A glimpse of a surprisingly shy and gentle soul who longed to be a star.
| Original Score: 3/4
It's hard to go wrong with a movie about famed drag queen Divine, and director Jeffrey Schwarz certainly doesn't in "I Am Divine," a serious documentary about this gloriously trashy trailblazer.
In "I Am Divine," bolstered by plentiful interviews with Waters and other collaborators, Schwarz effectively turns Milstead into the life of a party that didn't really end with his death in 1988.
Filled with heady outrageousness at the same time it continuously skirts the apparent emptiness in the man wearing those crazy wigs.
| Original Score: B-
Schwarz understands Divine, a heroine to outsiders, and Glenn, who took the persona as far as he could and was ready for new roles. His film's celebratory pizazz suits them both.
The Pink Flamingos star Divine gets her own well-deserved spotlight.
Entertaining doc is sweeter than expected and will be an eye-opener for young fans.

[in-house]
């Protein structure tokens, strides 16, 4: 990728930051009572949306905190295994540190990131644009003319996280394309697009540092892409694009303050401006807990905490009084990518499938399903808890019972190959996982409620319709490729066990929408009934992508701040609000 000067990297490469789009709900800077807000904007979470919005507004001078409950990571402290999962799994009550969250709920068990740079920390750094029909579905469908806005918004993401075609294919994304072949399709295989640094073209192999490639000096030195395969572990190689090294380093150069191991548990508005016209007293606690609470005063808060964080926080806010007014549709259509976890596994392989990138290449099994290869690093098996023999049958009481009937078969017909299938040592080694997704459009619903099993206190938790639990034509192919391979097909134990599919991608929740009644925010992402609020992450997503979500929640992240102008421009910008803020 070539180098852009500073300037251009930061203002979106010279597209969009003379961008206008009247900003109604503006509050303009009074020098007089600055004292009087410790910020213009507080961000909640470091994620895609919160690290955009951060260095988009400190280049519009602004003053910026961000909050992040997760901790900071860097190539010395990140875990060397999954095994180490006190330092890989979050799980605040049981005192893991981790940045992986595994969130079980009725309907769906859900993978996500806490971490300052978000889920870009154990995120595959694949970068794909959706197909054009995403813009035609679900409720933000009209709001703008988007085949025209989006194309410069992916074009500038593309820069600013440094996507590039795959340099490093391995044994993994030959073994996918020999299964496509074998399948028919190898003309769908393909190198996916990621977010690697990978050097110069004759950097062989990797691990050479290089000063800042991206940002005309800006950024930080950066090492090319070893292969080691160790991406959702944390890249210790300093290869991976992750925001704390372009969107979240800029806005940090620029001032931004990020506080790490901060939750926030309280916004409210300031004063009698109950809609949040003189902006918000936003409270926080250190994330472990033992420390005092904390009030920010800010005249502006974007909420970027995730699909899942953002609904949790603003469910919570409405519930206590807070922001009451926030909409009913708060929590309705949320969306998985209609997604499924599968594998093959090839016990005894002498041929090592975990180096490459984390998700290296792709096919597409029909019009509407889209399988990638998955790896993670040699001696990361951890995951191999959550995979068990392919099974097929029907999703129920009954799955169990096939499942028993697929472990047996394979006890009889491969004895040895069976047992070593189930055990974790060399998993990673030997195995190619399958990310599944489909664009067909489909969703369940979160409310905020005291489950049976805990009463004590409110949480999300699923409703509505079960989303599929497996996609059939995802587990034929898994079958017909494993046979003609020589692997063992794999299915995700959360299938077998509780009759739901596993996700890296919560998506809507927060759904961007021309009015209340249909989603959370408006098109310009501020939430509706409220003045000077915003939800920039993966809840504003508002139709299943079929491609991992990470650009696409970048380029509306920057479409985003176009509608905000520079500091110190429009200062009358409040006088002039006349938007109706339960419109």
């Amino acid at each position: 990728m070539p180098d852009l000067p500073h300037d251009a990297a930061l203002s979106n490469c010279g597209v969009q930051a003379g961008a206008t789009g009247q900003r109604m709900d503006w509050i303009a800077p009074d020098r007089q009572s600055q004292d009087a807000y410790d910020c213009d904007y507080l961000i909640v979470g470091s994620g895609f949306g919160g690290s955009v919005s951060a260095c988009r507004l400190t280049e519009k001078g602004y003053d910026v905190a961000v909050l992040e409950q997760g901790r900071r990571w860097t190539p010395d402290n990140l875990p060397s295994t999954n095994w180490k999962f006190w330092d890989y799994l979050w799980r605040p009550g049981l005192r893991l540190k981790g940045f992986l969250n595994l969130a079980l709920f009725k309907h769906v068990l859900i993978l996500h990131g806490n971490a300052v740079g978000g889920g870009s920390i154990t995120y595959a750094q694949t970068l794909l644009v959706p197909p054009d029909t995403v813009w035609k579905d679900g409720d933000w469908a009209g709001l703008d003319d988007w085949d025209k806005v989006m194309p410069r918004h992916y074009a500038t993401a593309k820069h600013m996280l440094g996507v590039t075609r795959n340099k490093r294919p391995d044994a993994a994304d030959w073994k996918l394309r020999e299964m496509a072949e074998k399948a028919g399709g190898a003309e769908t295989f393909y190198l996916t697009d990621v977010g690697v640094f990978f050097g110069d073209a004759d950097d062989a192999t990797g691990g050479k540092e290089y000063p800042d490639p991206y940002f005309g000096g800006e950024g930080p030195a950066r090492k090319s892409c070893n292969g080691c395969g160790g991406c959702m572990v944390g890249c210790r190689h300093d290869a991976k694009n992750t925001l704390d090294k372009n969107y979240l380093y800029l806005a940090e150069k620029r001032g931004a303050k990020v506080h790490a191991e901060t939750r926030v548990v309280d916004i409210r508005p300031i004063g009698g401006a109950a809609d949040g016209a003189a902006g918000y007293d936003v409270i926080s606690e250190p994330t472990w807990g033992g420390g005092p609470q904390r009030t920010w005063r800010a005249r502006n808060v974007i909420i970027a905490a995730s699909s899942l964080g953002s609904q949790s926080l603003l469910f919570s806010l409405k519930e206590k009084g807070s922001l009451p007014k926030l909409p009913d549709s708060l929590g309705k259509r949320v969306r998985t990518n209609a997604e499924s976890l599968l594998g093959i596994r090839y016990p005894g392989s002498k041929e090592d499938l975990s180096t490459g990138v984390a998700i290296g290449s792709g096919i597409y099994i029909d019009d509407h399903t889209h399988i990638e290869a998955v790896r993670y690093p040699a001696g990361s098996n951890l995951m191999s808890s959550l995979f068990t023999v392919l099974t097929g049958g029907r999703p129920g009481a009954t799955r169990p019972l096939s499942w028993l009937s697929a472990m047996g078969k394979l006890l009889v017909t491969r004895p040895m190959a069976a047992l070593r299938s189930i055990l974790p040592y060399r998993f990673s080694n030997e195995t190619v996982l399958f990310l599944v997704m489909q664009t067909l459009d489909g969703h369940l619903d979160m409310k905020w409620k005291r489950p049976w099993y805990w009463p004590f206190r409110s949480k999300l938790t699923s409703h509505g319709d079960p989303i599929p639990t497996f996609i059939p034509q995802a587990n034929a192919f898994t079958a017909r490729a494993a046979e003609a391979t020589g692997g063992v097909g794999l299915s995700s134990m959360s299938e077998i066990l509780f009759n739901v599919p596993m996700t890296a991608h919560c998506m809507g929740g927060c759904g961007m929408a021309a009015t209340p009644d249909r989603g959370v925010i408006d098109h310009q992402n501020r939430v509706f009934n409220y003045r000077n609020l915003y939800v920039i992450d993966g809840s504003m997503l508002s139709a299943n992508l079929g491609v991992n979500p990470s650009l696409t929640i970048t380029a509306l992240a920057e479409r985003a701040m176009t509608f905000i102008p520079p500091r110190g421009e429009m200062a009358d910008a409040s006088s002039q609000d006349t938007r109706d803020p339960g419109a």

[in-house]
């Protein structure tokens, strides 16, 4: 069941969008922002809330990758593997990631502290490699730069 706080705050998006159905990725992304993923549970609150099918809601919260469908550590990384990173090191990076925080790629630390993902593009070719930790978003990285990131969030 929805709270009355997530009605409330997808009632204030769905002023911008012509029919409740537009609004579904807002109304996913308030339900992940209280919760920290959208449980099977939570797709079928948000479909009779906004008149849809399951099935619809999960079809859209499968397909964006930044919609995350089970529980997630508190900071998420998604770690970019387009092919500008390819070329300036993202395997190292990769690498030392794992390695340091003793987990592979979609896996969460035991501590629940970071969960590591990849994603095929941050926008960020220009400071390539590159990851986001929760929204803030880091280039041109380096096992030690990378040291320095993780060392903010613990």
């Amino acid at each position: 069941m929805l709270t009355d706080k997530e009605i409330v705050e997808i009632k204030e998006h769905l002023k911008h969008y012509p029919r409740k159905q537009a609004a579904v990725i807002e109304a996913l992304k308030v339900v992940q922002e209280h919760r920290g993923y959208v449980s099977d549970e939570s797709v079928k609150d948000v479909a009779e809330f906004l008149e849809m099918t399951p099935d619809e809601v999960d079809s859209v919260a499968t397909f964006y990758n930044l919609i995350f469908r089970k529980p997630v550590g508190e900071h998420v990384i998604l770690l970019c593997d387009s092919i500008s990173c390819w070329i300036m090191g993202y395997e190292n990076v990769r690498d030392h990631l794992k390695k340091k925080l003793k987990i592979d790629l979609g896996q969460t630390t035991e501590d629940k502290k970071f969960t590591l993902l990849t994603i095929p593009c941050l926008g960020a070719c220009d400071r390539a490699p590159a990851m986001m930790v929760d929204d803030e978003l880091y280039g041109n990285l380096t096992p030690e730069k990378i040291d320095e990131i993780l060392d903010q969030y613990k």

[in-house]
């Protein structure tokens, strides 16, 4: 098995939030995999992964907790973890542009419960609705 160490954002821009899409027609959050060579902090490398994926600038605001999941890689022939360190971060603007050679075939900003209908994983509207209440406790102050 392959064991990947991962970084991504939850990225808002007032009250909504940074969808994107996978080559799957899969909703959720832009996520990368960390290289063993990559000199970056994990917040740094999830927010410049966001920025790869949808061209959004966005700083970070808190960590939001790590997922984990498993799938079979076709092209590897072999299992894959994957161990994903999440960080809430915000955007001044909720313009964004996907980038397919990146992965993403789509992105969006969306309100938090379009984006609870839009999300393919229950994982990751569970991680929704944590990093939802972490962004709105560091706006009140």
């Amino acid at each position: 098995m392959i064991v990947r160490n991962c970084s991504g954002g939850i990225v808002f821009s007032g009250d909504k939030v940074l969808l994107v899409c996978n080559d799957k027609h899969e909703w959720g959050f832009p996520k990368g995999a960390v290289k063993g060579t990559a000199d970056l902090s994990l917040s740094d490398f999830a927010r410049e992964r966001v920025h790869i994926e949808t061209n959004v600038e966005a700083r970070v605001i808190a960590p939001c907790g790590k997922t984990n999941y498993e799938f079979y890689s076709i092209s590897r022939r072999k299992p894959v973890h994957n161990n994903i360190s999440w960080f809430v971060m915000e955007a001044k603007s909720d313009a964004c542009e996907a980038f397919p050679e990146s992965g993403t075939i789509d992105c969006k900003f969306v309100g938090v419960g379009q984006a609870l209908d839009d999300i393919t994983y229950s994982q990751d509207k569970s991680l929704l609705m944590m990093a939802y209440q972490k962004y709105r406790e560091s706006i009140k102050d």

Even if this overly respectful movie never goes quite deep enough, it does shows us the man behind the garish eye shadow, the lost boy under the Totie Fields wig.
A fine, touching tribute to John Waters' larger-than-life drag diva ...
Divine expanded the concept of the drag queen from brash female impersonator into something much larger, more subversive and less gender specific.
| Original Score: 5/5
In Milstead's brief 42 years there were separations and reunions, stumbles, success and, finally, a real American family, in movies oddly ahead of their time.
| Original Score: 4/5
A striking tribute to the pioneering spirit, radical queerness and sheer divinity of Divine.
| Original Score: 3/5
It's gratifying to see Divine praised for being outrageous ...